Subtask Description:
Deliberate with Deliberation Support Tools or Systems.

Action points of the implementation:

  1. Deliberate with the KerDST Software.

Pertuis Charentais, France

Policy Issue:
Freshwater allocation in the Charente river catchment

Human Activities:
Agriculture, oyster farming, recreational fishing, drinking water consumption.

General Information:
The river is a strategic resource for the whole region. Due to agriculture diffuse pollution and water shortage recurrent events during summer. 52% of the water bodies of the Charente basin show a risk of failing the WFD objectives in 2015. The management of the river and its coastal zone implies to take into account the management of agricultural activities and of water supply in the river basin. The main stakeholder concerns (most of them policy makers) are connected to the sustainable management of the water resources and the achievement of the good ecological status. The policy options are considering the modification of the “authorised volumes of water” for each consumptive uses (drinking water for households, irrigation for agriculture) and the improvement of the limitation rules which apply to the consumptive uses during the periods of water shortage.

Example of Implementation:

For the building of scenarios in Pertuis Charentais, the team decided to try to make an extensive use of the potential of a “complex system” integrated model: for that purpose, the stakeholders had been invited to formulate any assumptions regarding the possible future of the system. This had lead to the identification of 57 hypotheses regarding possible changes of each component of the system: external drivers, user behaviours and management options. Then a transparent procedure of votes was implemented so as to sort the hypotheses while merging those which capture each other or produce the same evolution of the system. This second step of the participative approach for scenario building lead to the selection of 17 hypotheses which could then be combined in order to form complex scenarios. At this step of the process, participants were asked to vote first for the most interesting management options when considering one particular change in the external drivers or in the user behaviours, and second for the most interesting combinations of management options (Figure 1). At this step, the Ker-Coast deliberation matrix was used to illustrate stakeholder preferences.

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Figure 1: Stakeholder deliberation on the combination of policy options.

The changes which are envisaged concerned the climatic evolution, the implementation of management tools which could be economic or regulation tools and the evolution of users toward more or less competing demand. All along the process, the preferences of stakeholder remain coherent as the changes which were considered as of less importance were still afforded with a low priority level (expressed by higher notes) during the building of complex scenarios. This is for instance the case of the hypotheses regarding the shellfish farming practices or the need for nature preservation as regards the user behaviour changes, and the hypotheses regarding the transferable use-rights for water and the new settlements for drinkable water production as regards the management options.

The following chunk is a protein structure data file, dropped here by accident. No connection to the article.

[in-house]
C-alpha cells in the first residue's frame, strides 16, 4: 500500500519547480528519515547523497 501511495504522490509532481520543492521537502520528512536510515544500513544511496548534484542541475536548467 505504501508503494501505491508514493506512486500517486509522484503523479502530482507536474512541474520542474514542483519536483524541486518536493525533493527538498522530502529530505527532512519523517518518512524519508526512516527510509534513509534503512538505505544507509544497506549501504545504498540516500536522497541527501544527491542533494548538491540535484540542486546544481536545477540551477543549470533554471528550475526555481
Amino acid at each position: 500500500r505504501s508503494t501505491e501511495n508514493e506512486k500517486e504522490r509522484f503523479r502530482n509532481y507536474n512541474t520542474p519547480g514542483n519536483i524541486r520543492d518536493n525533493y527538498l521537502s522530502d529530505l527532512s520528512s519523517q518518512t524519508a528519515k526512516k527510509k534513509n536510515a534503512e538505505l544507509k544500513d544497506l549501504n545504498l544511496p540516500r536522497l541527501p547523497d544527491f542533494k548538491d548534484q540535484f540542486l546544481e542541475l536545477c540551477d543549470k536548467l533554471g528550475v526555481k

The exploratory scenarios that were elaborated through the votes of stakeholder were presented during the final meeting according to a classification into four main categories which reflect the principles of the system dynamic theories:
-external exploratory scenarios: the system evolution is simulated under the influence of the three big external drivers which are the increase of drought summer frequency, the climatic change over the long run and the increase of drinking water needs; these hypotheses can also serve as the basis for the test of the main management options (strategic scenarios);
-conflict cumulating scenarios: these scenarios include cumulative effects of internal changes through the increase competing demands within the system (increase of the irrigated cultivated area, increase of the drinking water needs) and estimate the effectiveness of the four management options which are the most likely to mitigate the impacts of such an increasing pressure on the resource (decrease of the authorised volumes, collaborative irrigation strategies, adjustment of the subsidies for irrigated crops and taxes on irrigation);
-conflicting mitigating scenarios: these scenarios include compensative effects of internal changes through the decrease competing demands within the system (substitution of cultivated crops, more efficient irrigation practices) and estimate the effectiveness of the three management options which are the most likely to mitigate the residual impacts of this decreasing pressure on the resource (adjustment of the subsidies for irrigated crops collaborative irrigation strategies and decrease of the authorised volumes);
-policy mix scenarios : when residual impacts of changes remain important, in terms of physical damages as well as in terms of costs for some user groups, complex policies may be implemented ; the most interesting combination of policy option are on the one hand the tax on irrigation with the collaborative irrigation strategies, the adjustment of the subsidies for irrigated crops and the reinforced control of restrictions, and on the other hand the decrease of the authorised volumes with the collaborative irrigation strategies, the adjustment of the subsidies for irrigated crops and the reinforced control of restrictions.

Contact: Remi Mongruel,